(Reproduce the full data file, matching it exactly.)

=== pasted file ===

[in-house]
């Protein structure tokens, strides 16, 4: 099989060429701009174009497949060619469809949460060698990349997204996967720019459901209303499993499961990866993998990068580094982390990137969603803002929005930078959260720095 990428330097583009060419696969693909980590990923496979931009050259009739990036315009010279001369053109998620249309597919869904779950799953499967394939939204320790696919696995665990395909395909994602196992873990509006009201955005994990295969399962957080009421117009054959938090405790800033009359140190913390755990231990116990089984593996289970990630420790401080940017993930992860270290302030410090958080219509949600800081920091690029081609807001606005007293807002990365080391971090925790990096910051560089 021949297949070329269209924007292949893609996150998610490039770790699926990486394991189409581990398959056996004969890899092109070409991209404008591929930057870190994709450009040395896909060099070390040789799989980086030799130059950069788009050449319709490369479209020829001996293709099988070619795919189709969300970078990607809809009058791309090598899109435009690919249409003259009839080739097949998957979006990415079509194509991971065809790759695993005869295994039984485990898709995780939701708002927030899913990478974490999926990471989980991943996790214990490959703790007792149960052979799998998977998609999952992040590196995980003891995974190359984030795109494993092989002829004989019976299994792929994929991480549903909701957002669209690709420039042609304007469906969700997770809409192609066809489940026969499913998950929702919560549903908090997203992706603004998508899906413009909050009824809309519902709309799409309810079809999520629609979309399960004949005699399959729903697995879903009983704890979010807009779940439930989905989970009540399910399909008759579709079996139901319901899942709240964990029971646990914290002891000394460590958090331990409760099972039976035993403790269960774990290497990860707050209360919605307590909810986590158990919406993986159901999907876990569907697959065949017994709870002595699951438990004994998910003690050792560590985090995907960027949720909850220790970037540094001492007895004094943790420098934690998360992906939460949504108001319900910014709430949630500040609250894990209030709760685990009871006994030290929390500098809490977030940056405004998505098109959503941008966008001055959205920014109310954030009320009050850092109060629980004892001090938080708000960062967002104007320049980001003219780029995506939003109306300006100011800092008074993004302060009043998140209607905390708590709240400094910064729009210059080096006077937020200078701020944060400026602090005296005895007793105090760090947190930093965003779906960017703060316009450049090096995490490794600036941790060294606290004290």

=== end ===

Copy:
[in-house]
């Protein structure tokens, strides 16, 4: 099989060429701009174009497949060619469809949460060698990349997204996967720019459901209303499993499961990866993998990068580094982390990137969603803002929005930078959260720095 990428330097583009060419696969693909980590990923496979931009050259009739990036315009010279001369053109998620249309597919869904779950799953499967394939939204320790696919696995665990395909395909994602196992873990509006009201955005994990295969399962957080009421117009054959938090405790800033009359140190913390755990231990116990089984593996289970990630420790401080940017993930992860270290302030410090958080219509949600800081920091690029081609807001606005007293807002990365080391971090925790990096910051560089 021949297949070329269209924007292949893609996150998610490039770790699926990486394991189409581990398959056996004969890899092109070409991209404008591929930057870190994709450009040395896909060099070390040789799989980086030799130059950069788009050449319709490369479209020829001996293709099988070619795919189709969300970078990607809809009058791309090598899109435009690919249409003259009839080739097949998957979006990415079509194509991971065809790759695993005869295994039984485990898709995780939701708002927030899913990478974490999926990471989980991943996790214990490959703790007792149960052979799998998977998609999952992040590196995980003891995974190359984030795109494993092989002829004989019976299994792929994929991480549903909701957002669209690709420039042609304007469906969700997770809409192609066809489940026969499913998950929702919560549903908090997203992706603004998508899906413009909050009824809309519902709309799409309810079809999520629609979309399960004949005699399959729903697995879903009983704890979010807009779940439930989905989970009540399910399909008759579709079996139901319901899942709240964990029971646990914290002891000394460590958090331990409760099972039976035993403790269960774990290497990860707050209360919605307590909810986590158990919406993986159901999907876990569907697959065949017994709870002595699951438990004994998910003690050792560590985090995907960027949720909850220790970037540094001492007895004094943790420098934690998360992906939460949504108001319900910014709430949630500040609250894990209030709760685990009871006994030290929390500098809490977030940056405004998505098109959503941008966008001055959205920014109310954030009320009050850092109060629980004892001090938080708000960062967002104007320049980001003219780029995506939003109306300006100011800092008074993004302060009043998140209607905390708590709240400094910064729009210059080096006077937020200078701020944060400026602090005296005895007793105090760090947190930093965003779906960017703060316009450049090096995490490794600036941790060294606290004290």